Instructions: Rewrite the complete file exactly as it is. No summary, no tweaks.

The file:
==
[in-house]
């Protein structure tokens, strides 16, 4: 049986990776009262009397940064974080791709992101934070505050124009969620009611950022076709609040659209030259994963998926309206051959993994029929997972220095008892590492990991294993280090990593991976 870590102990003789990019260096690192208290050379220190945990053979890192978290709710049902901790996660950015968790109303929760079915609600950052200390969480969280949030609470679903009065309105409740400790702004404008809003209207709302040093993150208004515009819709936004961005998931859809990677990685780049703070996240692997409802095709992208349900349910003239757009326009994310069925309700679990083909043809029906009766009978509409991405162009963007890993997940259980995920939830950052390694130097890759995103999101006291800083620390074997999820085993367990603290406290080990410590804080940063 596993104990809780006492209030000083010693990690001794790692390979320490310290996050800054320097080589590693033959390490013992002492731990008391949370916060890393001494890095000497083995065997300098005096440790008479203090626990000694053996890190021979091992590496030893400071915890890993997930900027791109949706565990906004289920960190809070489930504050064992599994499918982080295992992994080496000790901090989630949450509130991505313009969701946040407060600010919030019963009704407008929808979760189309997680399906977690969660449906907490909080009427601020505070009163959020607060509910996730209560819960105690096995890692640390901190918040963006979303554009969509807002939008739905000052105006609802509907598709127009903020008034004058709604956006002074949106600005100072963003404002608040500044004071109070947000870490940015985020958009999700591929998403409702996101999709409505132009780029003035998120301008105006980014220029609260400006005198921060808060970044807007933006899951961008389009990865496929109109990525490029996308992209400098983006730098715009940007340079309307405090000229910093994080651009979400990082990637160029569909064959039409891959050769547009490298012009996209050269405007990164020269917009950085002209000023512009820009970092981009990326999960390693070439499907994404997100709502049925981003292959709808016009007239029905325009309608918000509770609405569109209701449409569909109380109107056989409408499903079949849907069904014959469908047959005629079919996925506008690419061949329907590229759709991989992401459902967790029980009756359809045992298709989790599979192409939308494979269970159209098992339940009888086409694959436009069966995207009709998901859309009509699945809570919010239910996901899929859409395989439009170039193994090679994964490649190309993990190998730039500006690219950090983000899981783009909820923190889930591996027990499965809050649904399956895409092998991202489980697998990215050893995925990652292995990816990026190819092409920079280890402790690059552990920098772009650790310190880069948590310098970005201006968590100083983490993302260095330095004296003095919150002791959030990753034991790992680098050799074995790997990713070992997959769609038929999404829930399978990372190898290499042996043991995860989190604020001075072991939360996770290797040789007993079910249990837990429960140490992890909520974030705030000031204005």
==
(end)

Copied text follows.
[in-house]
């Protein structure tokens, strides 16, 4: 049986990776009262009397940064974080791709992101934070505050124009969620009611950022076709609040659209030259994963998926309206051959993994029929997972220095008892590492990991294993280090990593991976 870590102990003789990019260096690192208290050379220190945990053979890192978290709710049902901790996660950015968790109303929760079915609600950052200390969480969280949030609470679903009065309105409740400790702004404008809003209207709302040093993150208004515009819709936004961005998931859809990677990685780049703070996240692997409802095709992208349900349910003239757009326009994310069925309700679990083909043809029906009766009978509409991405162009963007890993997940259980995920939830950052390694130097890759995103999101006291800083620390074997999820085993367990603290406290080990410590804080940063 596993104990809780006492209030000083010693990690001794790692390979320490310290996050800054320097080589590693033959390490013992002492731990008391949370916060890393001494890095000497083995065997300098005096440790008479203090626990000694053996890190021979091992590496030893400071915890890993997930900027791109949706565990906004289920960190809070489930504050064992599994499918982080295992992994080496000790901090989630949450509130991505313009969701946040407060600010919030019963009704407008929808979760189309997680399906977690969660449906907490909080009427601020505070009163959020607060509910996730209560819960105690096995890692640390901190918040963006979303554009969509807002939008739905000052105006609802509907598709127009903020008034004058709604956006002074949106600005100072963003404002608040500044004071109070947000870490940015985020958009999700591929998403409702996101999709409505132009780029003035998120301008105006980014220029609260400006005198921060808060970044807007933006899951961008389009990865496929109109990525490029996308992209400098983006730098715009940007340079309307405090000229910093994080651009979400990082990637160029569909064959039409891959050769547009490298012009996209050269405007990164020269917009950085002209000023512009820009970092981009990326999960390693070439499907994404997100709502049925981003292959709808016009007239029905325009309608918000509770609405569109209701449409569909109380109107056989409408499903079949849907069904014959469908047959005629079919996925506008690419061949329907590229759709991989992401459902967790029980009756359809045992298709989790599979192409939308494979269970159209098992339940009888086409694959436009069966995207009709998901859309009509699945809570919010239910996901899929859409395989439009170039193994090679994964490649190309993990190998730039500006690219950090983000899981783009909820923190889930591996027990499965809050649904399956895409092998991202489980697998990215050893995925990652292995990816990026190819092409920079280890402790690059552990920098772009650790310190880069948590310098970005201006968590100083983490993302260095330095004296003095919150002791959030990753034991790992680098050799074995790997990713070992997959769609038929999404829930399978990372190898290499042996043991995860989190604020001075072991939360996770290797040789007993079910249990837990429960140490992890909520974030705030000031204005």